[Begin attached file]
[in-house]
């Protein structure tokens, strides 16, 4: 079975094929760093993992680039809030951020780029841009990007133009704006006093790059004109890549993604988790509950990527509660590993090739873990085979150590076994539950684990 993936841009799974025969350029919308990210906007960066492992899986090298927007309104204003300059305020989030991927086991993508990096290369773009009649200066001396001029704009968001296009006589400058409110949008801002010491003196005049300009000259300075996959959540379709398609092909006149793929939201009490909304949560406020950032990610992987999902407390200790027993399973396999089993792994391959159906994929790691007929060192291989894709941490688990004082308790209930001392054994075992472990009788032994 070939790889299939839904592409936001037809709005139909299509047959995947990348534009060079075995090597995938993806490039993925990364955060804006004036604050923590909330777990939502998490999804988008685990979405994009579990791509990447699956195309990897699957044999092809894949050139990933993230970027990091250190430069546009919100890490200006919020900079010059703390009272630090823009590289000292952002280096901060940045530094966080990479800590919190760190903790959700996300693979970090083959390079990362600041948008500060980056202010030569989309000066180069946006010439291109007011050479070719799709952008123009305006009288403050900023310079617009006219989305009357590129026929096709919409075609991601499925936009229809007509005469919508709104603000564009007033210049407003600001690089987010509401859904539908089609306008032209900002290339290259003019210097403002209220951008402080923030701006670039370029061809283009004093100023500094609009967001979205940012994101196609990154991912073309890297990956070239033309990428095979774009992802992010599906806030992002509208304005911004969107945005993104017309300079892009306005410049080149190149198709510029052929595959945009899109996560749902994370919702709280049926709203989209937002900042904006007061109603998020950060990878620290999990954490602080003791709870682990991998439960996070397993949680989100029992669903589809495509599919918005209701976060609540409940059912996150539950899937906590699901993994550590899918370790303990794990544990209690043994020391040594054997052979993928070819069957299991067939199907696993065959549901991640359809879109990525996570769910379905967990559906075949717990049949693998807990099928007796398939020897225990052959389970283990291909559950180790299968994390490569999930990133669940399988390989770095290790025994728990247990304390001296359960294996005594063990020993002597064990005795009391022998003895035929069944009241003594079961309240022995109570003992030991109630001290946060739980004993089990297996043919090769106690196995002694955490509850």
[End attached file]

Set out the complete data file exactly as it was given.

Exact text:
[in-house]
């Protein structure tokens, strides 16, 4: 079975094929760093993992680039809030951020780029841009990007133009704006006093790059004109890549993604988790509950990527509660590993090739873990085979150590076994539950684990 993936841009799974025969350029919308990210906007960066492992899986090298927007309104204003300059305020989030991927086991993508990096290369773009009649200066001396001029704009968001296009006589400058409110949008801002010491003196005049300009000259300075996959959540379709398609092909006149793929939201009490909304949560406020950032990610992987999902407390200790027993399973396999089993792994391959159906994929790691007929060192291989894709941490688990004082308790209930001392054994075992472990009788032994 070939790889299939839904592409936001037809709005139909299509047959995947990348534009060079075995090597995938993806490039993925990364955060804006004036604050923590909330777990939502998490999804988008685990979405994009579990791509990447699956195309990897699957044999092809894949050139990933993230970027990091250190430069546009919100890490200006919020900079010059703390009272630090823009590289000292952002280096901060940045530094966080990479800590919190760190903790959700996300693979970090083959390079990362600041948008500060980056202010030569989309000066180069946006010439291109007011050479070719799709952008123009305006009288403050900023310079617009006219989305009357590129026929096709919409075609991601499925936009229809007509005469919508709104603000564009007033210049407003600001690089987010509401859904539908089609306008032209900002290339290259003019210097403002209220951008402080923030701006670039370029061809283009004093100023500094609009967001979205940012994101196609990154991912073309890297990956070239033309990428095979774009992802992010599906806030992002509208304005911004969107945005993104017309300079892009306005410049080149190149198709510029052929595959945009899109996560749902994370919702709280049926709203989209937002900042904006007061109603998020950060990878620290999990954490602080003791709870682990991998439960996070397993949680989100029992669903589809495509599919918005209701976060609540409940059912996150539950899937906590699901993994550590899918370790303990794990544990209690043994020391040594054997052979993928070819069957299991067939199907696993065959549901991640359809879109990525996570769910379905967990559906075949717990049949693998807990099928007796398939020897225990052959389970283990291909559950180790299968994390490569999930990133669940399988390989770095290790025994728990247990304390001296359960294996005594063990020993002597064990005795009391022998003895035929069944009241003594079961309240022995109570003992030991109630001290946060739980004993089990297996043919090769106690196995002694955490509850």